...much more comfortable themselves. WhetTheyre in their chair, leaning back hands are still up and moving, butthey're not standing, because when they stand they get tens and they lean overthings. So I'm more so about finding what works best for Yeu, but I dobelieve the physicality is there now on how to get people over their fear ofthe funt one. I mean I address that in thehiring process, like I'm going to do everything I can to figure out like ifyou have that fear already and an a little bitt almost like try to scareyou out of it like you, don't have a choice if you're not going to make yourlike, if you're not going to make your dial care, this just isn't the placefor you period right. You know, so I get ahead of it there. But then Ifirmly believe that fear comes from a lack of knowledge and confidence. Ifyou know what you're supposed to do, there's nothing to be afraid of- and Ithink so many just sales people in general don't really know what they'resupposed to do or the scripts that they're given don't really work likeit's a script, but it it doesn't work, and so now they'reforced to do something that either they know doesn't work, but they don't havea better solution. So now they live in a state of fear all the time of pickingup that phone. So that's why we do so much training and so much likeEducationan and knowledge bace stuff. Here is, if you know what to do, andyou know what objestions you're going to run into and you know how to handlethem, there's nothing to be afraid of, and if you are still afraid of it, thenyou just shouldn't be in saled and that's okay right. You know what I'msaing like it's: Okay, like I'm, not trying to bash people, she's like ifyou still have that fear, and you still have it thit's, just not the right rolefor you and that's all right and I'll. Try to either find something better foryou or you know we help. You know find what a better career path would be. So,I believe fear is Trumpe by confidence and training. I really do a thatit's,an important point. I and it's interesting right. SNECK nations grownso fast and you guys have have very focus on sales enablement on traininggetting those refts to be as effective and as powerful as they can be. It'ssomething that you don't see is in as many organizations as you would expectat least im that honestly tit's. What keeps me employed, but I'm kind ofcurious where that came from for Snag Nation, why the focus from day one wasis part of the culture or was it. You know something that everybody knew wasnecessary. I mean, I think, a lot of that, I'm just I'm trying to man. Howto say is about sounding like really, I guess really egotistical by can atelike it's go was like Educationis, very important to me, just as an individual,and so I believe my own development is so important so that passes down SanKelly, Andy Maginson, Ryan, Schneider, like our C Suet. They are all very,very into selfdevelopment, and it just...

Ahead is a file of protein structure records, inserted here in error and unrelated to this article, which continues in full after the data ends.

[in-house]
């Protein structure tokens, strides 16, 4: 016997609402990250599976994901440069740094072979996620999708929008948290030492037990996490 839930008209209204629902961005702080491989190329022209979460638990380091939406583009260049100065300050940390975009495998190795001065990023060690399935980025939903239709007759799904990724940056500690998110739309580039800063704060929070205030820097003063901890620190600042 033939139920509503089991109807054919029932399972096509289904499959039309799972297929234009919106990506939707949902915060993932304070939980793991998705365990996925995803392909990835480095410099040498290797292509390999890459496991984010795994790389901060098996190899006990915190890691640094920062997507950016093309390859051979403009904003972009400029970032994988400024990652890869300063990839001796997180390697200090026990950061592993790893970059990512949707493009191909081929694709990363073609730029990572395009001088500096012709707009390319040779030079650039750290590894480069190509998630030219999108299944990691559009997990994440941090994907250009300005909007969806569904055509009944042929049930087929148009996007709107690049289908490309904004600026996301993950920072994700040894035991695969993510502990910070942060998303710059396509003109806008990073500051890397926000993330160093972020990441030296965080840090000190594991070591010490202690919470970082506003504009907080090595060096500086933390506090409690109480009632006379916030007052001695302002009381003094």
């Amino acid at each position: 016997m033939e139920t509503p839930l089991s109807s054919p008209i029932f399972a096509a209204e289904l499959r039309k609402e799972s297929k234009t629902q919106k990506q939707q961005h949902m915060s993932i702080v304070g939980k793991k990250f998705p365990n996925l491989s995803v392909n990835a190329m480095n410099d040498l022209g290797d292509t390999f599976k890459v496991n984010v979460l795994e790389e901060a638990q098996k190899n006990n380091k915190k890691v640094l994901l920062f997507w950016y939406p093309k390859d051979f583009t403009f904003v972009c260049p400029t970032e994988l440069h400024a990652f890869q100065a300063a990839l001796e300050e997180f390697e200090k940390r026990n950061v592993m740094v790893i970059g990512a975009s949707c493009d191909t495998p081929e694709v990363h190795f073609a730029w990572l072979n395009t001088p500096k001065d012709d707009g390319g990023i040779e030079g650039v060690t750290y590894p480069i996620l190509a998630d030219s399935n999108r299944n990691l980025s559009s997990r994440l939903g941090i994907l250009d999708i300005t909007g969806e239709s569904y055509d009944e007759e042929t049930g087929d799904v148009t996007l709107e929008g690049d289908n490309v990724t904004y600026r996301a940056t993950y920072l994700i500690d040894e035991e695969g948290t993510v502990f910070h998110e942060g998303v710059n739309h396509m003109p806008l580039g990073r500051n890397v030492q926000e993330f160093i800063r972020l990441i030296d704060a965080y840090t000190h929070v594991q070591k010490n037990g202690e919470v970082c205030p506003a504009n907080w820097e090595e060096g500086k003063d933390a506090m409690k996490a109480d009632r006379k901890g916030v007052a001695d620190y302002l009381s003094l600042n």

...trickles down you know. So it wasn't it.It wasn't ever really a choice. You know it's just who we were asindividuals and we just took it from there. So you go to you talk to anyleader at this company, any leader at this company. If they are VP level,they are all obsessive on their own personal developments and then it justtrickles down to their teams, because it's not just the sales team. Ourmember success team Chelsea same way, books on our desks, reviewing thingswith their teams weekly trainings, that they do it there, marketing AndyMacinson, taking his team. The conferences like it's just an obsessiveculture we have here and we just were lucky enough to find enough people likeus, to put it all together, excellent excellent, and so, when you look backover your time at snack nation and everything you've accomplished, whatare you the? What are you the proudest of? What do you feel had the mostsignificant impact? I would say, Actuallyi'll tell a story here, one ofthe proudest moments I have to date. It was I think, August or September oflast year, and I mean we like, especially like all of last year. Imean we hit goal, that's what we do and normally we hit goal two to three daysbefore the end of the month. So every extra is just patting. We bring thatGong, that's just how we got down and it was September and it was the lastday of the month and it was like three o'clock and we were still like sixkshort of Bargoal, and you know the team starting to get a little bit nervousaround this and one of our APS. Like Jenny, bring Sin a tk deal, then Jordan pops another twok deal. We got four K in it's likefour forty, five and Chrissy steel brings in like a threethousand dollardeal with fifteen minutes left in the day to take us over goal. Now, the ifyou can see I' getting goosebumps telling this story because of like whathappened when she brought in that deal, she got bobbed like the intire. Theentire aeteam goes in tackles, or people are like yelling and screamingand hugging, and the thing is Chad. No one on that sales team made a dime morefor US hitting goal nothing. There was no incentive there. There was no youget a bonus check like there were people that are already a hundredtwenty percent of goal, calling other people's own lost opportunities. Likethat, that moment will stick with me for so long, because I was proud of theculture we created that that they cared about the team and they cared aboutthat number more than the individual. That that to me will always be one ofmy prowders moments, and I guess it's not even my moment technically right, I just got to. I got to watch it happenand that that to me will always be a highlight of my career here. That's agreat story- and I joked yesterday with somebody that you know friends, don'tlet friends prospect alone right because there's power in doing it in ateam environment and celebrating that...